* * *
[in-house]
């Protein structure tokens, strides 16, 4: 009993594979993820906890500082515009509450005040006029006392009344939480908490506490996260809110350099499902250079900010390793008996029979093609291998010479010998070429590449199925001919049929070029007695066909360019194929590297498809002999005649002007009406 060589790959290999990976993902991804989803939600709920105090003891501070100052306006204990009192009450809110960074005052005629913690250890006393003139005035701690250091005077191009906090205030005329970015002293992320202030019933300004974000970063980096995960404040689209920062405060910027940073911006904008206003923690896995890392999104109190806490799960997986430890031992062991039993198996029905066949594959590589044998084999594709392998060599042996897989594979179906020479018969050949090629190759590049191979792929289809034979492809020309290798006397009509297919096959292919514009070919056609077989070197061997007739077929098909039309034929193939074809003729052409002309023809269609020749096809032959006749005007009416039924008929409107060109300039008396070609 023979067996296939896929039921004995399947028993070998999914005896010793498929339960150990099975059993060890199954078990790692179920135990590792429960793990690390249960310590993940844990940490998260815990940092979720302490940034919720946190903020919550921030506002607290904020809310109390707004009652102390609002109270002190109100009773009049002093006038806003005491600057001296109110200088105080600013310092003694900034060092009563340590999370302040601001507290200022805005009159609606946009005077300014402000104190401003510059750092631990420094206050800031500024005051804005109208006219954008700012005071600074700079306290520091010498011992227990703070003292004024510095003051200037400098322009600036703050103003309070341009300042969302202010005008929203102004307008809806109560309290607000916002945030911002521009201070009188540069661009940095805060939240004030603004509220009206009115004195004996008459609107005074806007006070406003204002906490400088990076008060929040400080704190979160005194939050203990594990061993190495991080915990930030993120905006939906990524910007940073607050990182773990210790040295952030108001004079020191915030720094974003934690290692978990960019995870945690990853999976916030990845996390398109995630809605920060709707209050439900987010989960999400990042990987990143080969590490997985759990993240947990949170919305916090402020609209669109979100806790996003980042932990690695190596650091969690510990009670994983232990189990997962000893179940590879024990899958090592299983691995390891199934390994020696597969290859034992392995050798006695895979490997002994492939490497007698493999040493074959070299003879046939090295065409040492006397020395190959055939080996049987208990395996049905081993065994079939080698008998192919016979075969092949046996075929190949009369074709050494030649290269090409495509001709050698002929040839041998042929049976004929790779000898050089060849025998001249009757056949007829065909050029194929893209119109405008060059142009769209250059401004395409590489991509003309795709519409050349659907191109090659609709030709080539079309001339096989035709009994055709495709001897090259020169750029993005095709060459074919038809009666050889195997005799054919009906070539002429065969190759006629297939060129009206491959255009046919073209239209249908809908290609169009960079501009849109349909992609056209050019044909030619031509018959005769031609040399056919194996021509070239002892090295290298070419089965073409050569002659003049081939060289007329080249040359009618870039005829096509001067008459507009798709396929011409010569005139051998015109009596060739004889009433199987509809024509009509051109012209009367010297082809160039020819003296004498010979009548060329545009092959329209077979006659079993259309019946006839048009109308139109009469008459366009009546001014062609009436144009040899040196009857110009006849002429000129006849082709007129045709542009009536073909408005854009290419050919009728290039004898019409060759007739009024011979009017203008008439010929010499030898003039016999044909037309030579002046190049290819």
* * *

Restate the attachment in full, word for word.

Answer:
[in-house]
């Protein structure tokens, strides 16, 4: 009993594979993820906890500082515009509450005040006029006392009344939480908490506490996260809110350099499902250079900010390793008996029979093609291998010479010998070429590449199925001919049929070029007695066909360019194929590297498809002999005649002007009406 060589790959290999990976993902991804989803939600709920105090003891501070100052306006204990009192009450809110960074005052005629913690250890006393003139005035701690250091005077191009906090205030005329970015002293992320202030019933300004974000970063980096995960404040689209920062405060910027940073911006904008206003923690896995890392999104109190806490799960997986430890031992062991039993198996029905066949594959590589044998084999594709392998060599042996897989594979179906020479018969050949090629190759590049191979792929289809034979492809020309290798006397009509297919096959292919514009070919056609077989070197061997007739077929098909039309034929193939074809003729052409002309023809269609020749096809032959006749005007009416039924008929409107060109300039008396070609 023979067996296939896929039921004995399947028993070998999914005896010793498929339960150990099975059993060890199954078990790692179920135990590792429960793990690390249960310590993940844990940490998260815990940092979720302490940034919720946190903020919550921030506002607290904020809310109390707004009652102390609002109270002190109100009773009049002093006038806003005491600057001296109110200088105080600013310092003694900034060092009563340590999370302040601001507290200022805005009159609606946009005077300014402000104190401003510059750092631990420094206050800031500024005051804005109208006219954008700012005071600074700079306290520091010498011992227990703070003292004024510095003051200037400098322009600036703050103003309070341009300042969302202010005008929203102004307008809806109560309290607000916002945030911002521009201070009188540069661009940095805060939240004030603004509220009206009115004195004996008459609107005074806007006070406003204002906490400088990076008060929040400080704190979160005194939050203990594990061993190495991080915990930030993120905006939906990524910007940073607050990182773990210790040295952030108001004079020191915030720094974003934690290692978990960019995870945690990853999976916030990845996390398109995630809605920060709707209050439900987010989960999400990042990987990143080969590490997985759990993240947990949170919305916090402020609209669109979100806790996003980042932990690695190596650091969690510990009670994983232990189990997962000893179940590879024990899958090592299983691995390891199934390994020696597969290859034992392995050798006695895979490997002994492939490497007698493999040493074959070299003879046939090295065409040492006397020395190959055939080996049987208990395996049905081993065994079939080698008998192919016979075969092949046996075929190949009369074709050494030649290269090409495509001709050698002929040839041998042929049976004929790779000898050089060849025998001249009757056949007829065909050029194929893209119109405008060059142009769209250059401004395409590489991509003309795709519409050349659907191109090659609709030709080539079309001339096989035709009994055709495709001897090259020169750029993005095709060459074919038809009666050889195997005799054919009906070539002429065969190759006629297939060129009206491959255009046919073209239209249908809908290609169009960079501009849109349909992609056209050019044909030619031509018959005769031609040399056919194996021509070239002892090295290298070419089965073409050569002659003049081939060289007329080249040359009618870039005829096509001067008459507009798709396929011409010569005139051998015109009596060739004889009433199987509809024509009509051109012209009367010297082809160039020819003296004498010979009548060329545009092959329209077979006659079993259309019946006839048009109308139109009469008459366009009546001014062609009436144009040899040196009857110009006849002429000129006849082709007129045709542009009536073909408005854009290419050919009728290039004898019409060759007739009024011979009017203008008439010929010499030898003039016999044909037309030579002046190049290819």